1. Option 1: This option is dealt with in Part 1 of the Export Regulations, which provides that a qualifying purchaser, its duly appointed agent, or cartage contractor appointed by the qualifying purchaser may export the goods. In this instance, the supplier is obliged to levy VAT at the standard rate and issue a tax invoice to that effect. The qualifying purchaser may then claim a refund of the VAT paid on the goods exported by applying therefor to the VAT Refund Administrator (“the VRA”). The supplier would then be required to inform the qualifying purchaser of his entitlement to apply for a refund and may even wish to go as far as to advise the qualifying purchaser of the requirements for claiming such a refund. The goods must be exported within a period of 90 (ninety) days from the date of an invoice being issued to the qualifying purchaser. The goods must be exported through a “designated commercial port” (as defined in the Export Regulations) and must also be declared to a customs official and the VRA present at the designated port in question.

 

  1. Option 2: This option is dealt with in Part 2: Section A of the Export Regulations, which provides for a scenario where the supplier procures the delivery of the goods to a designated commercial port. In terms of this part, the supplier must ensure that the goods are delivered to a designated commercial port from where the goods are to be exported by the qualifying purchaser. It is also required that the goods must be exported from South Africa within 90 (ninety) days from the earlier of the time an invoice is issued by the supplier or the time payment is received by the supplier.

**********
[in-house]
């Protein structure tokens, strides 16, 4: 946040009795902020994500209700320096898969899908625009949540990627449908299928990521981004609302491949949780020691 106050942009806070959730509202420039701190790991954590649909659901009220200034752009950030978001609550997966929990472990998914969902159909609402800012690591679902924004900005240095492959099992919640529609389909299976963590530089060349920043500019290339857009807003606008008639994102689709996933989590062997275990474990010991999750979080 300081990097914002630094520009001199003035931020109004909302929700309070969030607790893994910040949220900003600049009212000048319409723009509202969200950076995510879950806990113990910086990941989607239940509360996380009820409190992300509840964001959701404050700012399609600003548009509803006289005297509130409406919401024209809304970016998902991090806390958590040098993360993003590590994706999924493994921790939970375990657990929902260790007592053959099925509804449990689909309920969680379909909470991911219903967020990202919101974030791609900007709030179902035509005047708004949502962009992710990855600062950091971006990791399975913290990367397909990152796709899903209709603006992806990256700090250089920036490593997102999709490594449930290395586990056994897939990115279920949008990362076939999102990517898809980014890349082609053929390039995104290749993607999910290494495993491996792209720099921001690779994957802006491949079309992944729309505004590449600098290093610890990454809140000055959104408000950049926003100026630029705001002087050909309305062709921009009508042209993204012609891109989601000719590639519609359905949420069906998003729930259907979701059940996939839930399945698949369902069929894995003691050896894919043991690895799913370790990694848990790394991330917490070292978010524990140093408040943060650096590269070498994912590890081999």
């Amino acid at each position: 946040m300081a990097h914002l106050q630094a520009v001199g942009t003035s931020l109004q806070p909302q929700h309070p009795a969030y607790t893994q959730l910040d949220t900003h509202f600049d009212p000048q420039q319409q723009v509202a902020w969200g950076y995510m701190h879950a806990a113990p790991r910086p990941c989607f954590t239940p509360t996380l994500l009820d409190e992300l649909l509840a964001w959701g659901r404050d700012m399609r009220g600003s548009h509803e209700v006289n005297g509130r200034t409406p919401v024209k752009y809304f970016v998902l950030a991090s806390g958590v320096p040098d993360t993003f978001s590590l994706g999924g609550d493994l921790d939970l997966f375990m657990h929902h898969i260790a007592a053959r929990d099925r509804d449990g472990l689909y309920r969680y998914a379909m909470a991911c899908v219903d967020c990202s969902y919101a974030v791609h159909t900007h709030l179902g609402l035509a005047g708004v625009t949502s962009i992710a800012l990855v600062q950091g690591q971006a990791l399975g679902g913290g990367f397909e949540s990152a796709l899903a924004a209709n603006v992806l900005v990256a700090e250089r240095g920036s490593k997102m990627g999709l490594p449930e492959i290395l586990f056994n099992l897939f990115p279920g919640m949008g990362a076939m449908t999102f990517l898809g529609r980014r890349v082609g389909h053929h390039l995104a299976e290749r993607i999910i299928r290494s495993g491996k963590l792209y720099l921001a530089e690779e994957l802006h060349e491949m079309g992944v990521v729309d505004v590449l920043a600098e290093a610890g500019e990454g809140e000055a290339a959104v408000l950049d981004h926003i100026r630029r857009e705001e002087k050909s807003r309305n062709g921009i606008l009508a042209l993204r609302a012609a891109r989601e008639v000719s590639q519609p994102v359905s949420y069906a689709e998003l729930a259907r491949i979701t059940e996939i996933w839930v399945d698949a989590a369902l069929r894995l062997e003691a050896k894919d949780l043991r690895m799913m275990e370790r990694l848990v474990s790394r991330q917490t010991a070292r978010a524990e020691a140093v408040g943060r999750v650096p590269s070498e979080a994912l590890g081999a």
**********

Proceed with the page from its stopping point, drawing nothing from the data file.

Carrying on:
1. Option 3: This option is dealt with in Part 2: Section B of the Export Regulations, which provides for the procedure which the parties to a sale of export goods would need to follow where the goods are to be exported via road or rail. To validly exercise this option, the supplier must consign or deliver the goods to the qualifying purchaser’s agent’s premises, which agent must be a registered vendor located in South Africa and who is appointed by the qualifying purchaser to deliver the goods to the qualifying purchaser at an address in an export country. From the supplier’s perspective it is of vital importance to ensure that the qualifying purchaser’s agent is registered under the Rules to Section 59A of the Customs and Excise Act, 1964 and is licensed as a remover of goods in bond. Similarly to the position set forth at option 2 above, the goods must be exported from South Africa within 90 (ninety) days from the earlier of the time an invoice is issued by the supplier or payment is received by the supplier.

As a general rule to the above options available to a supplier when exercising an election to levy VAT at the zero-rate on a sale of export goods, the supplier must obtain and submit to SARS the requisite supporting documents evidencing the zero-rating within 90 (ninety) days from the date that the goods are to be exported. Failing to do so, would typically result in the supplier being obliged to account for VAT at the standard rate of 15%. However, should circumstances beyond the suppliers control render it impossible to obtain the requisite supporting documents, the supplier does have a period of 5 (five) years within which to obtain the documentation and apply to SARS to reverse the output tax component for the relevant period.

Conclusion: 

It is perhaps understandable that foreign qualifying purchasers who intend to export goods from South Africa insist on being issued with zero-rated invoices on the sale of export goods. However, if suppliers do not thoroughly consider their position regarding such exports and ensure that the requirements are adequately complied with, it could result in them being exposed to unwanted tax liability. As a supplier, you should always consider the fact that you will be liable to account for the output tax if the requirements set forth above are not met. The purchaser would long since have received his goods, leaving you to face the consequences of prematurely electing to levy VAT at the zero-rate on a sale of export goods.